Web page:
Excellent modern architecture can greatly improve the visual impact of a city, and it does not matter if that is a heritage city like Fremantle. In the right location and with restraint and consideration for the history and existing built environment a great new building will create a new focus point and attraction. Height does not necessarily have to mean that it is unsuitable for our inner city, but for Fremantle to accept extra height only the very best and outstanding architectural design and building quality would have to apply. Mediocre and boring concrete boxes have no place anywhere in the vicinity of our outstanding heritage architecture and we should take heed of what Government Architect Geoff Warn has to say about it.

Roel Loopers

Towards Perth @3.5 million

This will be my last post with a focus on local issues for a while as I am about to kick off a tour of sustainable and liveable cities with 30 other WA planners from local, state government and the private sector. It is a good chance to step back from the many local issues […]


We had a lively committee meeting on May 18, 2015 and one of the subjects raised was the announced sale by State Government of Fremantle Port. Committee decided to contact the City of Fremantle to get more information and we have since had a meeting with acting Mayor Josh Wilson, so stay tuned. Our Planning & Heritage subcommittee will be revitalised with new members and a roster to attend and monitor full council and council committee meetings. This will result in more submissions to council, addressing council and committees and making sure we are on the ball and know all about future development and plans for our city.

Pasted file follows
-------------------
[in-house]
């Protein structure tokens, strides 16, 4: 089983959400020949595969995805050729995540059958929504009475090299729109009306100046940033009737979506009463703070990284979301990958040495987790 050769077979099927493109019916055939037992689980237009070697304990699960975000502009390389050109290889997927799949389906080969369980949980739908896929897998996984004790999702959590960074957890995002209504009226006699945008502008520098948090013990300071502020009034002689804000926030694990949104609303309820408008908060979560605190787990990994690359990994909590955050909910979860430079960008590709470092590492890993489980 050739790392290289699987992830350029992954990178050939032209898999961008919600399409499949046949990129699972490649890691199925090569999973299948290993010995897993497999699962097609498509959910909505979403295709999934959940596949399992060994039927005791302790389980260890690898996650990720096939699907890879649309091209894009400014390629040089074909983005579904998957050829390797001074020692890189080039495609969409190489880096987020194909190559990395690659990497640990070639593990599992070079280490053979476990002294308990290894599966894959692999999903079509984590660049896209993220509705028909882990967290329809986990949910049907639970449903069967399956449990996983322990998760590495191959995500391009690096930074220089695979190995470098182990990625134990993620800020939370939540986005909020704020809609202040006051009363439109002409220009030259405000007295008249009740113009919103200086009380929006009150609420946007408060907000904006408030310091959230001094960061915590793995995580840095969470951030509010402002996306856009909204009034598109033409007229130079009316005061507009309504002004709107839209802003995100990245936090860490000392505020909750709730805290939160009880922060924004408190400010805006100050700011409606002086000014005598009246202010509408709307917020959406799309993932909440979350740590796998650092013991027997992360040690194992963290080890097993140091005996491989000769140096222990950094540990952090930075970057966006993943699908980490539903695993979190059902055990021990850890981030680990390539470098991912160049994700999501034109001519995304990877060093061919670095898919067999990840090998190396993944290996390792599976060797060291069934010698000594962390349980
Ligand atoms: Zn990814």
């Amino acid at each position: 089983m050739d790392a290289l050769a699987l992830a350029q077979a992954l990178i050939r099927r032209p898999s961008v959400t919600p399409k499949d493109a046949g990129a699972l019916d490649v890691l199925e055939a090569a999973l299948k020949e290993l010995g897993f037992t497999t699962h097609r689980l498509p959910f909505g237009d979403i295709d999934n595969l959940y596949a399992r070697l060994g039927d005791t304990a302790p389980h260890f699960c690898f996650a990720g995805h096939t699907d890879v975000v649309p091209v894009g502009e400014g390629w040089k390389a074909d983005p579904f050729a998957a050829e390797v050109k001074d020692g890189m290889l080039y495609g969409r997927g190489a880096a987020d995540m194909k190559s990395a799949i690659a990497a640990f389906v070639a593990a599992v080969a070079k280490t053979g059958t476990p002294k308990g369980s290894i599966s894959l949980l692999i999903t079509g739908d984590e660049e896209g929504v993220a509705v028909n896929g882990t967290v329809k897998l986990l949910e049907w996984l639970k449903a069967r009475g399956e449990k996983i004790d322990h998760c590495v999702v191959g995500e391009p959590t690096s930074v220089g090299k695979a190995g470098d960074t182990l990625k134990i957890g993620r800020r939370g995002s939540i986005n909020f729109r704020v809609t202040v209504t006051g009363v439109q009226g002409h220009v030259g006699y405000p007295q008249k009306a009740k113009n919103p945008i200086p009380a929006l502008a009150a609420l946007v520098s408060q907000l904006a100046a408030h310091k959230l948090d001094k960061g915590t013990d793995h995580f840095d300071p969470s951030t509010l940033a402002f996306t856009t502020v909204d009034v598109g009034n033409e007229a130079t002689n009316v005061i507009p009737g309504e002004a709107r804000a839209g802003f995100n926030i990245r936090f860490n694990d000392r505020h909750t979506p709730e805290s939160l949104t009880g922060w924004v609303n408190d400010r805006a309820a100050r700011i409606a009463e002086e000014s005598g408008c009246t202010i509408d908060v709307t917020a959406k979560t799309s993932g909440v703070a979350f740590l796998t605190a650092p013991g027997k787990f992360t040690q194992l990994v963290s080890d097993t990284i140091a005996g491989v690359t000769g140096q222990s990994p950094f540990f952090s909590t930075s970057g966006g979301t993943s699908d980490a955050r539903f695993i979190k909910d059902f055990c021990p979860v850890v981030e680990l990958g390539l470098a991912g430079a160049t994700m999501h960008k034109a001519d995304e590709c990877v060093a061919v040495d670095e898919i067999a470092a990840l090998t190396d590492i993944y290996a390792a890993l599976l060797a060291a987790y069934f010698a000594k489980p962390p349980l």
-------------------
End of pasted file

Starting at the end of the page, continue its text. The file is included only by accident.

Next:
We noted with regret that the Minister for Lands has approved the use of the Arthur Head – A Class reserve at J Shed for the development of the Sunset Events tavern and live music venue, but will oppose this in a submission to the Director of Liquor Licensing, when the application for a license is made.

FS will donate a total of $ 500.00 to the RESTORE NEPAL fundraising concert on June 13 at the Fremantle Sailing Club, that includes the hire of the PA system for the music.

The Kings Square development and financial plans are an ongoing concern that FS has been monitoring for some three years. Committee decided it would be futile to go through a Freedom of Information process as financial and perceived confidential matters would be blackened out anyway.

We are collaborating with Notre Dame University on how to better engage younger generation in local government and are planning to do a public forum the students will organise and run.

FS also wants to run a soapbox kind of public events in pubs and other venues where topics relevant and important to the Fremantle community would be discussed.

Roel Loopers
Vice President

Fremantle Port Sale Could Cripple City’s Economy: Mayor,,,,,,,Seriously?

Tweet The Barnett government’s plans to privatise the Fremantle Ports could drag the port city into an economic malaise it may never recover from warns, Fremantle mayor Brad Pettitt. Brad isn’t it a bit late to blame that on someone else? WA Today on economic downside of Freight Link Source: Fremantle port sale could cripple city’s […]